A new type of text alert could be coming to your cell phone beginning next month.

A sample of what WEAs will look like on some phones. (Image courtesy, National Weather Service.)

Beginning in June, new Wireless Emergency Alerts (WEA) will come from the FCC, the Department of Homeland Security and the National Weather Service. They will be issued for Presidential Alerts, Imminent Threats and AMBER Alerts.

When issued, WEAs will go out to all phones on towers in the effected area, so users with capable phones will get the warnings no matter where they are or where they are from. The alerts are free to all subscribers and will not count against texting limits on wireless plans.

Weather Service Warning Coordination Meteorologist Andy Bailey’s interest is with the “Imminent Threat” alerts, which would include severe weather warnings.

No action necessary by consumers.

He says there’s no signing up involved. “It’s an opt out, which means everybody with a capable phone will automatically be entered into this. To my knowledge you won’t be able to turn off individual warnings. It’s either all-in or all-out.”

Bailey says most phones currently in use are not WEA-capable but he believes most that are being sold, are.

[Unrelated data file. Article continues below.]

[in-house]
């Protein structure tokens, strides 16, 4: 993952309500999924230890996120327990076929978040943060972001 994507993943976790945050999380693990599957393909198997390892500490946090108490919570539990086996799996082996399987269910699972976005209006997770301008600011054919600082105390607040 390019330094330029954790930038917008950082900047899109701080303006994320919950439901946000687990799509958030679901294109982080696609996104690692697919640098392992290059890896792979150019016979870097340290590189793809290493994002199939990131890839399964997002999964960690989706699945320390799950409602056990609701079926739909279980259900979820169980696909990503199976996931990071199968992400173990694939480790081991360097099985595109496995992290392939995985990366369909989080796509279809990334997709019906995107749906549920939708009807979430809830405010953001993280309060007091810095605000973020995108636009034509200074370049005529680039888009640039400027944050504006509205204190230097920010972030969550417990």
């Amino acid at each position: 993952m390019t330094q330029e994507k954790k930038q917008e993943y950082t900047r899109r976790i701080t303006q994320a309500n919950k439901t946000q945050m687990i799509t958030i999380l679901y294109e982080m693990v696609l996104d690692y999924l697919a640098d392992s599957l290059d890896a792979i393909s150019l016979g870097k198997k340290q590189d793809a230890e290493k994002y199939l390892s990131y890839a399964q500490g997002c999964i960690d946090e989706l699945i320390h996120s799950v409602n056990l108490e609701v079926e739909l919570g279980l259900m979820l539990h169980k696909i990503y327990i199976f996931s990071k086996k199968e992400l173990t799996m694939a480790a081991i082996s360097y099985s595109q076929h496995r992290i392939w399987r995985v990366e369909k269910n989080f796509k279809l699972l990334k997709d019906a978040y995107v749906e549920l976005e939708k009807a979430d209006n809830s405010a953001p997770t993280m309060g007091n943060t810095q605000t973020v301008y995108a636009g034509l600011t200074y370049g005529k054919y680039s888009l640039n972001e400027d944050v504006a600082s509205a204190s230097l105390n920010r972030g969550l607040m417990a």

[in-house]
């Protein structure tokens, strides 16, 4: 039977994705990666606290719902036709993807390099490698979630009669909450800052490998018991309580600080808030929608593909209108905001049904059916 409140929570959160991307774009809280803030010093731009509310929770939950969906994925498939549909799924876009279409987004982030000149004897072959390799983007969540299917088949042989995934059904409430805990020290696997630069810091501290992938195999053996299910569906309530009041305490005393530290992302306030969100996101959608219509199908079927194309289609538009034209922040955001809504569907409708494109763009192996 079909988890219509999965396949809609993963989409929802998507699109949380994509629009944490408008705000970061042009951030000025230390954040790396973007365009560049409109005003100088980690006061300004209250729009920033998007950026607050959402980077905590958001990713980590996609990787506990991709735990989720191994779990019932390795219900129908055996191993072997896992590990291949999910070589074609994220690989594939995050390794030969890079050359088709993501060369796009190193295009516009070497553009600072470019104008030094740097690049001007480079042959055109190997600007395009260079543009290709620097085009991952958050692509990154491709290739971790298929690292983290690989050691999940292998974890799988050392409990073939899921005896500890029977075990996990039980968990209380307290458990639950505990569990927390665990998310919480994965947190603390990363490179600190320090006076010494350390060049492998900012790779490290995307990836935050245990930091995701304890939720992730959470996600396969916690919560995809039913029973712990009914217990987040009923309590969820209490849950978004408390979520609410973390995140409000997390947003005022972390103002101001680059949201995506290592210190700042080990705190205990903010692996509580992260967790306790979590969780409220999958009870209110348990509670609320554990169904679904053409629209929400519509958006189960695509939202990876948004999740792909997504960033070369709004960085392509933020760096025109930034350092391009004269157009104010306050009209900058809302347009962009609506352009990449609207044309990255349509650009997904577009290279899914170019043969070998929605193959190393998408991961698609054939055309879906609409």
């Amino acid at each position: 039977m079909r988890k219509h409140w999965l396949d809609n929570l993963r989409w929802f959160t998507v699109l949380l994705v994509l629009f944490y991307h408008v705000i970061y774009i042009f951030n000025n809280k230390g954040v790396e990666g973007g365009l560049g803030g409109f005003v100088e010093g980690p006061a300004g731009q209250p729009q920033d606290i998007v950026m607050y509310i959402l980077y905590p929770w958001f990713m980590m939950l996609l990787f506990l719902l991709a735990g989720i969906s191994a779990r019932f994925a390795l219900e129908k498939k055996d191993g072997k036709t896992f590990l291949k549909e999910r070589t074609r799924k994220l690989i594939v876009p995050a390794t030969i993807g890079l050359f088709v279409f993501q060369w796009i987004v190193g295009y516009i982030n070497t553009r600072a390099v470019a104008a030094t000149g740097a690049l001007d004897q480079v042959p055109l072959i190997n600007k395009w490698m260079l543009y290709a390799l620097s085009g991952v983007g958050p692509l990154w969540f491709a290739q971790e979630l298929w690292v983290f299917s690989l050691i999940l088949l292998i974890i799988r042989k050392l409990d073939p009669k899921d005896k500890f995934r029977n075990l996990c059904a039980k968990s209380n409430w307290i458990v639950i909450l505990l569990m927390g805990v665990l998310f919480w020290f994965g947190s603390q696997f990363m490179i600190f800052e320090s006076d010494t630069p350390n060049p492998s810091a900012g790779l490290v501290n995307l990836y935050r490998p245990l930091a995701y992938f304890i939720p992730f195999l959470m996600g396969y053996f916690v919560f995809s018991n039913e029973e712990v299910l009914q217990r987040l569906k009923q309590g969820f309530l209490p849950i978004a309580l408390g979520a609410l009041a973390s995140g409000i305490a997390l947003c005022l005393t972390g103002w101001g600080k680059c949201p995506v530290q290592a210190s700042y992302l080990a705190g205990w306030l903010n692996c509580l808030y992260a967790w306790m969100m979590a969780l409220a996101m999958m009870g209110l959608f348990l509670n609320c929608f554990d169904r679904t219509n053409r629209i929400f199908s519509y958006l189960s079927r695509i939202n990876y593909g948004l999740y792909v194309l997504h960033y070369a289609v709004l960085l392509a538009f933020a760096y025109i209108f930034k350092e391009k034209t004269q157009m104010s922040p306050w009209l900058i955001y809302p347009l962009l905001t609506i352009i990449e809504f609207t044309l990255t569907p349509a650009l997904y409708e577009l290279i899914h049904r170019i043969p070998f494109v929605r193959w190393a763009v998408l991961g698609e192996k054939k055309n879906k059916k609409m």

“I spoke with one of the major providers in the country a few weeks ago and they said out of their 40 million handsets, 3 million are capable to receive these right now. But, they said most people upgrade every 18 months to two years and within a matter of a couple of years it’ll be much closer to 80 or 90 percent.”

Phones capable of receiving WEAs will bear this symbol on their packaging.

Bailey suggests consumers contact the business they purchased their cell phone from first, and then the service provider, to see if it is WEA-capable. All major carriers and many second-tier carriers have agreed to offer WEA alerts.

The warnings won’t contain a lot of information. Bailey says they’re only meant to get a person’s attention.

“What this is really meant to do is not provide folks with all the information they need to deal with whatever hazard they’re facing. It’s more like a bell-ringer or an alert to let people know they need to seek more information from other sources, primarily the media.”

The types of weather warnings offered varies by area. In Missouri, the Weather Service will issue WEAs for tornado warnings, flash flood warnings, blizzard warnings and ice storm warnings. Other parts of the country might see texts for things like tsunamis and hurricanes.

Redundancy in this case is a good thing.

Because systems can fail especially in emergencies, Bailey encourages people not to opt out of the WEAs even if they have already signed up for other text alert systems.

“None of the systems are 100% reliable. They all have their weak points and when we’re dealing with systems like this, they’re all prone to failure at one point or another. So, just having another system, in this case a system that you’re already paying for through your cell phone … it’s not an additional charge … I’d really encourage people to remain signed up.”

Consumers can opt out of the Imminent Threat and AMBER Alert warnings but not the Presidential Alerts, by contacting their service providers.

For more details, visit these information pages at the National Oceanic and Atmospheric Administration’s website and CTIA’s website.